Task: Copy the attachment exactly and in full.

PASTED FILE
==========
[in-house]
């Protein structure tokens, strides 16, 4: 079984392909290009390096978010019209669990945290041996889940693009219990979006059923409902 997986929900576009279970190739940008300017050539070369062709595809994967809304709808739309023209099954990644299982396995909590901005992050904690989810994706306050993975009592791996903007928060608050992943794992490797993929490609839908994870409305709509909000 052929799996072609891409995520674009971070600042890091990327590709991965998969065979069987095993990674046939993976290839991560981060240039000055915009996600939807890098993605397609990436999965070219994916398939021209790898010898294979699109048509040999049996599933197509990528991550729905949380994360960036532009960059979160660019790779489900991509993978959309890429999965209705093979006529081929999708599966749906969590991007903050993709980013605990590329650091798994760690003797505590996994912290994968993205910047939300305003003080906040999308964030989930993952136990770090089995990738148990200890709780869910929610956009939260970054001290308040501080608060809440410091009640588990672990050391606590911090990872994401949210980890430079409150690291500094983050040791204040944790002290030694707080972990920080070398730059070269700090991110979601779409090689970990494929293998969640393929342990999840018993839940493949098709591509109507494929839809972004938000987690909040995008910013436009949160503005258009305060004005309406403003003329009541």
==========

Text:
[in-house]
């Protein structure tokens, strides 16, 4: 079984392909290009390096978010019209669990945290041996889940693009219990979006059923409902 997986929900576009279970190739940008300017050539070369062709595809994967809304709808739309023209099954990644299982396995909590901005992050904690989810994706306050993975009592791996903007928060608050992943794992490797993929490609839908994870409305709509909000 052929799996072609891409995520674009971070600042890091990327590709991965998969065979069987095993990674046939993976290839991560981060240039000055915009996600939807890098993605397609990436999965070219994916398939021209790898010898294979699109048509040999049996599933197509990528991550729905949380994360960036532009960059979160660019790779489900991509993978959309890429999965209705093979006529081929999708599966749906969590991007903050993709980013605990590329650091798994760690003797505590996994912290994968993205910047939300305003003080906040999308964030989930993952136990770090089995990738148990200890709780869910929610956009939260970054001290308040501080608060809440410091009640588990672990050391606590911090990872994401949210980890430079409150690291500094983050040791204040944790002290030694707080972990920080070398730059070269700090991110979601779409090689970990494929293998969640393929342990999840018993839940493949098709591509109507494929839809972004938000987690909040995008910013436009949160503005258009305060004005309406403003003329009541």